A Company I Actually Respect
Chris is a member of The Motley Fool Blog Network -- entries represent the personal opinion of the blogger and are not formally edited.
Recently I've taken to looking at my investments a bit more closely than I used to. There was a time I'd let the stock screener do the lion's share of the work, and then I'd make an almost arbitrary decision on what to invest in. Fortunately, I could always follow Warren Buffett's advice to be able to look at myself in the mirror and say, "I'm going to buy this company because..." with something fairly solid. But I've been wrong numerous times in the past.
It's going to take me a lot of successes to mentally make up for all my failures. Should I have sold BP (NYSE: BP) a few months after its oil spill, when the price was up 40% from where I bought it? It's still raking in revenue and holding steady with its profit margins, and a few months ago was allowed to begin paying a dividend once again. Honestly, I'm glad I'm holding on, despite the potential for quick profit that I gave up. And don't get me started on New Century Financial.
A couple of other companies I have considered in the past include Paychex (NASDAQ: PAYX) and Chipotle Mexican Grill (NYSE: CMG) for several reasons. I like Paychex because its business model combines holding payroll money for companies, and it can invest this money to earn profit above and beyond the fees it charges. The fact that its year over year revenue has grown 7% in 2012 and net income has grown by 6% don't exactly hurt, either. Its recent acquisitions of SurePayroll and ePlan are also positive signs that this is a company worth holding onto. When I can get it at a price I consider reasonable, I most likely will. As for Chipotle, my love of spicy food and my love of companies that earn roughly 18% profit margins mix deliciously to make this a stock I would grab if I could. I just don't like the valuation right now -- the market's too in love with this growth story.
But the stocks I actually own are the ones I really need to be concerned about. I was reading the annual reports of a few of my holdings recently, and I have to admit that one company I've felt a lot of trepidation about in the past really impressed me: the Female Health Company (NASDAQ: FHCO). This is a company I'm actually happy to own, and will continue to own for the discernible future -- or until they sell it to some huge conglomerate that completely corrupts the company's vision. But for now, it's a great company, although it isn't perfect.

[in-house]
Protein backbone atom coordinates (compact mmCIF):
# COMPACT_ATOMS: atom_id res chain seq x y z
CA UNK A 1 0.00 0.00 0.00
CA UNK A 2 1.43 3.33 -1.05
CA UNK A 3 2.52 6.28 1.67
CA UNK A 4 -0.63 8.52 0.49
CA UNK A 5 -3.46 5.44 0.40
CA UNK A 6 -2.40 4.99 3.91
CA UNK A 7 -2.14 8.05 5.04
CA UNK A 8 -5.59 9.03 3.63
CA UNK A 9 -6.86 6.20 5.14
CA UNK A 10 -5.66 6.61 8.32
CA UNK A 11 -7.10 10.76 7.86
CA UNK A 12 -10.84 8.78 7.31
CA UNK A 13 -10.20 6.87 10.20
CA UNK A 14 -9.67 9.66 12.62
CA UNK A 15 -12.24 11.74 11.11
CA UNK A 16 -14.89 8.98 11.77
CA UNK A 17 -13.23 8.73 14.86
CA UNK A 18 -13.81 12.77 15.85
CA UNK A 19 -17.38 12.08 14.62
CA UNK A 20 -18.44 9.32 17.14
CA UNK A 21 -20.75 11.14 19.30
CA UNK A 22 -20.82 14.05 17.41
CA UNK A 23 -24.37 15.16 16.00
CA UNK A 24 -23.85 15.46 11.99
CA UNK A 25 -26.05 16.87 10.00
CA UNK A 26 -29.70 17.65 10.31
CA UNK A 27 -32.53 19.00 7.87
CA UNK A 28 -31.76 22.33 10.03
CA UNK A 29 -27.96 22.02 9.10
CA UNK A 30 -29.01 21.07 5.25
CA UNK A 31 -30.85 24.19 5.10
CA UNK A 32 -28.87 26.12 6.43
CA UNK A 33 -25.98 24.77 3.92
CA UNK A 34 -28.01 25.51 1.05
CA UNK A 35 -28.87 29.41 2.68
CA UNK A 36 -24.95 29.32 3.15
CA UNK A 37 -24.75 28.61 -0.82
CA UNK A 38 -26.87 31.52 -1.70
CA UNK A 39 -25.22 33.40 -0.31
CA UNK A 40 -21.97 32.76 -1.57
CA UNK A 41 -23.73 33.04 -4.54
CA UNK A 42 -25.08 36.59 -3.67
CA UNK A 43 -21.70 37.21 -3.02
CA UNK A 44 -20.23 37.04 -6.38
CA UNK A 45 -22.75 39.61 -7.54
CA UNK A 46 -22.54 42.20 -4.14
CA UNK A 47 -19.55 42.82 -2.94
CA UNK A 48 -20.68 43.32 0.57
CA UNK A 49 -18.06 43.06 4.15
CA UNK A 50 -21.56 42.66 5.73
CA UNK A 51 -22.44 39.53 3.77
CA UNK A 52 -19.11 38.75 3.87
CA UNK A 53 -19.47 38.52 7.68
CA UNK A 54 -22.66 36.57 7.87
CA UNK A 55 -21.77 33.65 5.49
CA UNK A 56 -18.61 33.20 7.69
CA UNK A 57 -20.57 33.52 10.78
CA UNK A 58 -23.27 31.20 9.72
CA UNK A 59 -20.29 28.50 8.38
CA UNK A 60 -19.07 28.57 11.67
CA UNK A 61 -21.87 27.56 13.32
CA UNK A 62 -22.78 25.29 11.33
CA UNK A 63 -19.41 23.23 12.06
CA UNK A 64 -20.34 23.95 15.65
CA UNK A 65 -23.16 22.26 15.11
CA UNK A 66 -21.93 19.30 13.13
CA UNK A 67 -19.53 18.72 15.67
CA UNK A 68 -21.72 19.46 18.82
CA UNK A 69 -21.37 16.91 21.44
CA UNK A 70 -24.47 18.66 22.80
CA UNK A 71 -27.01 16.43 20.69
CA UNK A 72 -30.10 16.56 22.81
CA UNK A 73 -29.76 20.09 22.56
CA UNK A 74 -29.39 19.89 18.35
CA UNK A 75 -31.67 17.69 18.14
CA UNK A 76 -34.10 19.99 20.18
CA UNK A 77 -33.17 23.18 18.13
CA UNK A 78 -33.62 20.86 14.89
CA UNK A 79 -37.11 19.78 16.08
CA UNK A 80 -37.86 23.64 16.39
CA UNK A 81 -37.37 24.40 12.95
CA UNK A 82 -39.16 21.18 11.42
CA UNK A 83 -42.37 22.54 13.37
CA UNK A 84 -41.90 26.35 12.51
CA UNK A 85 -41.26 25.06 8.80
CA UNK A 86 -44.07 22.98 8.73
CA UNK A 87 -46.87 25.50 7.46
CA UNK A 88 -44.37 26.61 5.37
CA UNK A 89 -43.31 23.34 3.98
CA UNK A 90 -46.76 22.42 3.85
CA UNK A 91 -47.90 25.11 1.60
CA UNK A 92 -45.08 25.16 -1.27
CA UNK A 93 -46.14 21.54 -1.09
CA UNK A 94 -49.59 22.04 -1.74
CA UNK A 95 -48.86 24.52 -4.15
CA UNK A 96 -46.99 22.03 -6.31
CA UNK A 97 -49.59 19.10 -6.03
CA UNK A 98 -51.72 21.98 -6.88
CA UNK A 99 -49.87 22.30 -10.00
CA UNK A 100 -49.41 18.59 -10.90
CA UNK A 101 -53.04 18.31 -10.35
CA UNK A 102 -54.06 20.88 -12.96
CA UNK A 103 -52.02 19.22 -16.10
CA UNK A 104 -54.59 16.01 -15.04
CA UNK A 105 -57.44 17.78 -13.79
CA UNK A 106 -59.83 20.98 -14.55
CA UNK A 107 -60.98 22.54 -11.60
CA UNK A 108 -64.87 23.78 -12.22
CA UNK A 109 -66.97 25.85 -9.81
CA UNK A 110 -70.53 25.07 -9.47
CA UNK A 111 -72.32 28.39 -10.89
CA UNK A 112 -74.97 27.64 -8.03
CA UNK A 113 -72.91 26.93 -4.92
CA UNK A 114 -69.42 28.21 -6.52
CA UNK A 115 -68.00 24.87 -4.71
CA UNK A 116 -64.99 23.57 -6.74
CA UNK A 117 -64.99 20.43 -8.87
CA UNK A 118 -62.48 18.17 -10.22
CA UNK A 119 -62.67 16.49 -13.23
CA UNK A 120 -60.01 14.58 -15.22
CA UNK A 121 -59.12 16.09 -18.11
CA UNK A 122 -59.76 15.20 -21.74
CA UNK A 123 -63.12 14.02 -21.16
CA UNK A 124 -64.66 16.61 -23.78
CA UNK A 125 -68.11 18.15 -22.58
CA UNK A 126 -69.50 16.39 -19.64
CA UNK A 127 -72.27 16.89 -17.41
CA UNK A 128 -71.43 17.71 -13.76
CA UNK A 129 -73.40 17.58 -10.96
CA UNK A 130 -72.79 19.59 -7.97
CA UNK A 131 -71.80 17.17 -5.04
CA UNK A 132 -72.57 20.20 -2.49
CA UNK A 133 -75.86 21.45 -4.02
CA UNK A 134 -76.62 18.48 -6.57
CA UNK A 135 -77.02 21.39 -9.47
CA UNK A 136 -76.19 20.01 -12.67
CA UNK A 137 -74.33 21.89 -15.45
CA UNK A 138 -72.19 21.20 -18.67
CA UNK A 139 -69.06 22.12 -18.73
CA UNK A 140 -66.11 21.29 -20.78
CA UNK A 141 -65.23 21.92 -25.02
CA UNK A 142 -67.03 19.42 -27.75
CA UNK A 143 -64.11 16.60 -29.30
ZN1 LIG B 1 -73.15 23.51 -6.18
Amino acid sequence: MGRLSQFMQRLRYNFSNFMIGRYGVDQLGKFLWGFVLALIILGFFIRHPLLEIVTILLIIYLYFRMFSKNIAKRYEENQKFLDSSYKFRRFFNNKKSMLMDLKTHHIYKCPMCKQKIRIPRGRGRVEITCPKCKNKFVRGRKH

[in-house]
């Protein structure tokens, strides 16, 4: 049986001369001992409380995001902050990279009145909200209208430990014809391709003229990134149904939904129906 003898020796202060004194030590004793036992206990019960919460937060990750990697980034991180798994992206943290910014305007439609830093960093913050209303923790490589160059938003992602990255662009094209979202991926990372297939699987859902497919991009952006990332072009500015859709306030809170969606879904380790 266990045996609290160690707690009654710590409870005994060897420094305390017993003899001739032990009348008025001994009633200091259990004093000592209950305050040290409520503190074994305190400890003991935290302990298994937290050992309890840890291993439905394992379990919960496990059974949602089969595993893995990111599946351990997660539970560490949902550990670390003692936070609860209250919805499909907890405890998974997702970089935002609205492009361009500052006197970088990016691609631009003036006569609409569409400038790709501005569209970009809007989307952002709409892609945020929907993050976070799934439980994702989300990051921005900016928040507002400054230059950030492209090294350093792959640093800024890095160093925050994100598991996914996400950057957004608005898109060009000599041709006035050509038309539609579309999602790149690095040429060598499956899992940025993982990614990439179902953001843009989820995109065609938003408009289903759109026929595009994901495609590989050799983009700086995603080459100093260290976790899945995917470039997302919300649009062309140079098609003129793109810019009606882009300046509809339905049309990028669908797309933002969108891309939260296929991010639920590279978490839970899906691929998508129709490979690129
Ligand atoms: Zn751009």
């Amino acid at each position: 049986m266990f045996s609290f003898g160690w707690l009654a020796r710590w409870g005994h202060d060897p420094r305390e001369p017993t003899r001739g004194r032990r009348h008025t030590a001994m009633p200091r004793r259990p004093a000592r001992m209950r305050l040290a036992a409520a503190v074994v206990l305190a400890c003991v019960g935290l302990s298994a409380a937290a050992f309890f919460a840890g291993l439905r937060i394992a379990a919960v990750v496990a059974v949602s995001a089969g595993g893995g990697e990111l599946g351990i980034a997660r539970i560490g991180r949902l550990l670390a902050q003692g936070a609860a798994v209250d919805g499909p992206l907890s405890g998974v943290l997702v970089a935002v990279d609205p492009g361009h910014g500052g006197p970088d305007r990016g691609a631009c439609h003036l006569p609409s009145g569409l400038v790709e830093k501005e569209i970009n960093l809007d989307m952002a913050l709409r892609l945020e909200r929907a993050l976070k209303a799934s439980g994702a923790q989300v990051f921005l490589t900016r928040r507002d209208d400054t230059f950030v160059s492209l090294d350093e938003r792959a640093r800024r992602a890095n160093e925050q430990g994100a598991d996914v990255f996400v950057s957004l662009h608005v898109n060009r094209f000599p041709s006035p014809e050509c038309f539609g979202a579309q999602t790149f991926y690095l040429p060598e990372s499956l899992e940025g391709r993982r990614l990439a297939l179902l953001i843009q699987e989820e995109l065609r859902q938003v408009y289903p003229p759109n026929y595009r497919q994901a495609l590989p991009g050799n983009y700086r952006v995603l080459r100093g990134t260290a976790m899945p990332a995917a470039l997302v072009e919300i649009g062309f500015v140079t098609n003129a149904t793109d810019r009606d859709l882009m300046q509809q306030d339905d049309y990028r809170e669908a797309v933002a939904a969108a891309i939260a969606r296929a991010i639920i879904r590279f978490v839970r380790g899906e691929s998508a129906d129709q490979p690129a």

Here are some things I don't particularly like about Female Health:
1. Its name. Come on, people, "Female Health Company" doesn't exactly roll off the tongue. While marketing isn't everything, having a clunky name doesn't exactly help. My attempts to bring this up to the Board have been less than successful. My ownership stake is rather minimal, and it will probably take me decades of reinvesting my dividends before I'm a somebody at the annual meeting. It will probably be awhile before I actually attend one of the meetings.
2. Its emphasis on government interaction. Simply put, one of the largest reasons why a country is poor is because of how its government handles business relationships. While I truly applaud the fact that Female Health is willing to boldly go where few others do, they are always fighting uphill. Trying to get grants and other kinds of financial allocation for something as strange as female condoms has got to be a difficult sell. I personally think they should work harder to engage the private sector for funding, considering the fact that they aren't generally competing against men's condoms in their target markets due to cultural factors.
Fortunately, these qualms are small. Here's what I like about Female Health:
1. They have a very powerful moat in that they have the patents on the only two FDA-approved female condoms in the world. Considering the mutual risks of AIDS and unwanted pregnancy in the developing world, this is nothing to sneeze at.
2. Their corporate vision is actually in line with making the world a better place. Everything I read in the annual report is congruent with this, and it startled me a little. These people actually care.
3. They pay a dividend. I made the decision to buy my first round of shares a few days before the announcement of Female Health's first dividend. Right now they pay about 4% annually. Being a dividend guy, I find this really awesome. It's kind of like ordering a piece of cheesecake and getting a side of ice cream for free.
4. Their executive compensation actually makes sense. While the stock price, return on equity and revenue all went down in 2011, acting CEO and President O.B. Parrish was not lavishly rewarded as some companies would. Parrish only took home $446,370. No bonuses, no kickbacks, no extra junk, not even any excuses. I'm not super proud of the company's recent performance, but a lower share price means I can buy more shares. And I intend to hang onto them for awhile, so no sweat.
Keep in mind that I'm only expressing my opinions, and you'd be a fool with a lowercase F to just take my word and buy FHCO. But if you do decide to research this company in more depth, I'd love to read your opinions in the comment section below.
Motley Fool blogger Chris Hodge proudly owns shares of BP and FHCO, and intends to pick up more at his earliest convenience.The Motley Fool owns shares of Chipotle Mexican Grill. Motley Fool newsletter services recommend Chipotle Mexican Grill, Female Health, and Paychex. Try any of our Foolish newsletter services free for 30 days. We Fools may not all hold the same opinions, but we all believe that considering a diverse range of insights makes us better investors. The Motley Fool has a disclosure policy.If you have questions about this post or the Fool’s blog network, click here for information.